Young Workers Without Postsecondary Degrees to be Hit Hard by Economic Turmoil

Posted May 12, 2020
By the Annie E. Casey Foundation
Young parent with child during pandemic

The eco­nom­ic cri­sis spurred by the coro­n­avirus pan­dem­ic will hit young work­ers espe­cial­ly hard, par­tic­u­lar­ly those with­out a col­lege degree who are not in school, accord­ing to an analy­sis by the Brook­ings Insti­tu­tion.

Sta­tis­tics about young workers

Before the pan­dem­ic, more than half of the 13 mil­lion work­ers in low-wage jobs aged 18 to 24 did not have an asso­ciate or bachelor’s degree and were not pur­su­ing one, accord­ing to the Casey-fund­ed analy­sis. Some 46% of those young work­ers with­out degrees — with medi­an hourly wages of $10.22 — were employed in indus­tries that have large­ly been shut­tered due to stay-at-home orders and social-dis­tanc­ing mea­sures, includ­ing hos­pi­tal­i­ty, pub­lic trans­porta­tion, accom­mo­da­tions and restau­rants and bars.

Anoth­er 20% of these young work­ers with­out degrees were in indus­tries at risk of decline as house­holds reduce spend­ing, such as con­struc­tion, man­u­fac­tur­ing and real estate, which have start­ed to see high­er shares of lay­offs in recent weeks.

Young work­ers with­out a degree who earn low wages are diverse: 51% are white, 27% are Lati­no and 16% are black. About one-third had attend­ed some col­lege or work train­ing but did not earn a degree, poten­tial­ly putting them in the posi­tion of pay­ing back stu­dent debt that has pro­vid­ed them with lit­tle eco­nom­ic payoff.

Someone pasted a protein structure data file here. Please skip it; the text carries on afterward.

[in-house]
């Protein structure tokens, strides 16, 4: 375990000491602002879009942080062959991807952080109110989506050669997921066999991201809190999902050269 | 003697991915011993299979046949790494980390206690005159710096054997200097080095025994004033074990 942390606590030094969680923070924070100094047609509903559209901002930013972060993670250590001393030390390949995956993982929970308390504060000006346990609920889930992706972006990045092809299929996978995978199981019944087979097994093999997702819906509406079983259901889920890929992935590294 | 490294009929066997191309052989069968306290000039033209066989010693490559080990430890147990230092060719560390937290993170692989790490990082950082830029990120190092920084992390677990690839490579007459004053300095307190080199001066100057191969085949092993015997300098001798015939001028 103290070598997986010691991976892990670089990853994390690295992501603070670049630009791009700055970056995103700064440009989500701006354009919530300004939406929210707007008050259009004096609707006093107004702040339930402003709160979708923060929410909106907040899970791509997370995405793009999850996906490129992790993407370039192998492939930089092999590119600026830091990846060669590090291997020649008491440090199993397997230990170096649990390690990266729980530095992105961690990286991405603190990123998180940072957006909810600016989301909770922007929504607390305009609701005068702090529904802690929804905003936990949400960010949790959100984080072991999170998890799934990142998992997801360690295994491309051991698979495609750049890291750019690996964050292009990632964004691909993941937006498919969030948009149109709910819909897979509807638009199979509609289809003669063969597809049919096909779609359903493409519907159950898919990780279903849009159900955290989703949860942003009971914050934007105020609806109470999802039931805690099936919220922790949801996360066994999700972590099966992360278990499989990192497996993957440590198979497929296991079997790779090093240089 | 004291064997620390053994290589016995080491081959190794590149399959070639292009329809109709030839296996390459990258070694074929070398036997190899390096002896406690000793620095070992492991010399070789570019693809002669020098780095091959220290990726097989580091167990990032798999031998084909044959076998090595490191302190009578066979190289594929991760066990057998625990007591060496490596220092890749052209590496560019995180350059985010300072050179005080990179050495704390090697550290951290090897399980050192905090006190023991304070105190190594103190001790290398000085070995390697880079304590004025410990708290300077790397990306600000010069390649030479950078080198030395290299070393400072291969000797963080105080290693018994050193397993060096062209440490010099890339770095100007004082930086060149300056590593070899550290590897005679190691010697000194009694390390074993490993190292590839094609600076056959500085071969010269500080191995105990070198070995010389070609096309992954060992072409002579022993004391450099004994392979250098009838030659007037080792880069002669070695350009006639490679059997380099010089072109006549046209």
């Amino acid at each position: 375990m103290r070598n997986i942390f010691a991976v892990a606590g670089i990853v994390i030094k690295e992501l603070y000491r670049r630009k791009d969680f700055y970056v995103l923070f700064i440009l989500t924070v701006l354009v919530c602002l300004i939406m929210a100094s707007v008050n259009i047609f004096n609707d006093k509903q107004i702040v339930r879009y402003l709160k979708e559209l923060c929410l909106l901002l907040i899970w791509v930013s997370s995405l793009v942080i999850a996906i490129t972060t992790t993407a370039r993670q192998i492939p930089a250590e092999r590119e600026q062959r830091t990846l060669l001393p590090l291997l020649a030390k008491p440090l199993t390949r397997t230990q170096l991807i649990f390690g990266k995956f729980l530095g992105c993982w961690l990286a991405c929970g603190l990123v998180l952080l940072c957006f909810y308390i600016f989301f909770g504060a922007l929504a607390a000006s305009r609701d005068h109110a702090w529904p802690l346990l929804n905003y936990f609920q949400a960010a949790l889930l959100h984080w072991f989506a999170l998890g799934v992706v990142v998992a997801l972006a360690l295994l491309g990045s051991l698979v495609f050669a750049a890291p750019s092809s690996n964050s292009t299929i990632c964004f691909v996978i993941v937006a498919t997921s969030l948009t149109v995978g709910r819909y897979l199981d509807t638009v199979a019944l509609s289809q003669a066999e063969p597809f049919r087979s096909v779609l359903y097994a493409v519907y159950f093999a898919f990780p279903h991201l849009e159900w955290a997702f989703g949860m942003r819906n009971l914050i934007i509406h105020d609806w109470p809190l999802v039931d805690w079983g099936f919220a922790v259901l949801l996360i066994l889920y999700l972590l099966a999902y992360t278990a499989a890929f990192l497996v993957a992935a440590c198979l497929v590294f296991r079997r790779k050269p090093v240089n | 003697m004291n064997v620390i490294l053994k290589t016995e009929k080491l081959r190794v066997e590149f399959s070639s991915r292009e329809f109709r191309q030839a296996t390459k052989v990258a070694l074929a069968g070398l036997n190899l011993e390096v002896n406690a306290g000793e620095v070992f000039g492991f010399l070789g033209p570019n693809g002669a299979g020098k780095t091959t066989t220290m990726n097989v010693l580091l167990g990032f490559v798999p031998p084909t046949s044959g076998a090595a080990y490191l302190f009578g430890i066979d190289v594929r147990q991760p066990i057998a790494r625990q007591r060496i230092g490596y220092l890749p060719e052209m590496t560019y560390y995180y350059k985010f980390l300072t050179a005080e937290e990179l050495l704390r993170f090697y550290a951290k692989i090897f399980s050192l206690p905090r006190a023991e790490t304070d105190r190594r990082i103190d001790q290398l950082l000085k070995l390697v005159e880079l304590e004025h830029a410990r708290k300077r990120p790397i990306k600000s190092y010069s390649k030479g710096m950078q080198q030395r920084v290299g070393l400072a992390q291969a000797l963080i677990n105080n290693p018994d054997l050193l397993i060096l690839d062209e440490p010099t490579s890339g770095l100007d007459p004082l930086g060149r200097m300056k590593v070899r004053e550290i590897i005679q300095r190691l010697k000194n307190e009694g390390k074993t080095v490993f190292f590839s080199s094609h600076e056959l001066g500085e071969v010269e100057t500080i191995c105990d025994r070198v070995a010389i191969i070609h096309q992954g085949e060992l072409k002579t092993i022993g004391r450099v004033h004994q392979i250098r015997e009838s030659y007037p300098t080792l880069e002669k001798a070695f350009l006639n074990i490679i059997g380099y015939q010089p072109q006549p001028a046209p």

It’s obvi­ous that long-term issues, includ­ing racial dis­par­i­ties pro­duced by our employ­ment and edu­ca­tion sys­tems, have played a major role in deter­min­ing which work­ers are affect­ed most by the pan­demic’s eco­nom­ic tur­moil,” says Alli­son Ger­ber, a Casey Foun­da­tion senior asso­ciate. We hope that law­mak­ers, employ­ers, phil­an­thropists and oth­ers involved in the response to this cri­sis take into account these long­stand­ing issues and pro­vide appro­pri­ate sup­port to those most in need.”

Young work­ers with a post­sec­ondary cre­den­tial also are over­rep­re­sent­ed in indus­tries that are at risk, though they may face a bet­ter chance of find­ing alter­na­tive employ­ment, accord­ing to Martha Ross and Nicole Bate­man, the researchers behind the analy­sis. Still, many are like­ly to strug­gle, as many young col­lege grad­u­ates did fol­low­ing the Great Reces­sion, the researchers say.

Call for a fed­er­al­ly fund­ed employ­ment initiative

To aid young, low-wage work­ers — and the rest of the 53 mil­lion Amer­i­cans who earned low wages before the pan­dem­ic — Ross and Bate­man rec­om­mend Con­gress cre­ate a fed­er­al­ly fund­ed employ­ment ini­tia­tive that:

  • employs mil­lions of peo­ple for at least three years; and
  • tar­gets young work­ers and those with a range of expe­ri­ence and edu­ca­tion­al back­grounds who will face chal­lenges find­ing work.

Ross and Bate­man sug­gest expand­ing pro­grams that cater to young work­ers, such as Youth­Build or Ameri­Corps. A fed­er­al ini­tia­tive could also place peo­ple in employ­ment that aids the pan­dem­ic response, such as mak­ing pro­tec­tive equip­ment for health-care work­ers, orga­niz­ing food dri­ves and deliv­er­ing groceries.

Reach­ing mil­lions of peo­ple over sev­er­al years will require hun­dreds of bil­lions of dol­lars,” Ross and Bate­man write. We must not flinch at the price tag. We should cal­i­brate our response to the scale of the prob­lem, and not use the size of exist­ing employ­ment-relat­ed fund­ing streams as the benchmark.”

Learn about efforts to improve job prospects for young adults

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